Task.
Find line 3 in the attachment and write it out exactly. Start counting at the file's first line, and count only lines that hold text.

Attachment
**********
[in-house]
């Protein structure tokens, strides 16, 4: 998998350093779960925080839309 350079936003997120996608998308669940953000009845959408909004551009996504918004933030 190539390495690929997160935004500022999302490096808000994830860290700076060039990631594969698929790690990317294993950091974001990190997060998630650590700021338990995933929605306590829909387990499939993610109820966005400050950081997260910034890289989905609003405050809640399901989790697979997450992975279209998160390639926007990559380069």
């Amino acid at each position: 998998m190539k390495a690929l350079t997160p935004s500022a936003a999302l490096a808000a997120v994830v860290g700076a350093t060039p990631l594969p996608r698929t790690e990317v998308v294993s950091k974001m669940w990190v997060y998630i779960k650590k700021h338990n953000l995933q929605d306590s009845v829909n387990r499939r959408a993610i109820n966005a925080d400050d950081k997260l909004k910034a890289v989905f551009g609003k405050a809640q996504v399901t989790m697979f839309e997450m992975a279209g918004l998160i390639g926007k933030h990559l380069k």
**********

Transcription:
């Amino acid at each position: 998998m190539k390495a690929l350079t997160p935004s500022a936003a999302l490096a808000a997120v994830v860290g700076a350093t060039p990631l594969p996608r698929t790690e990317v998308v294993s950091k974001m669940w990190v997060y998630i779960k650590k700021h338990n953000l995933q929605d306590s009845v829909n387990r499939r959408a993610i109820n966005a925080d400050d950081k997260l909004k910034a890289v989905f551009g609003k405050a809640q996504v399901t989790m697979f839309e997450m992975a279209g918004l998160i390639g926007k933030h990559l380069k």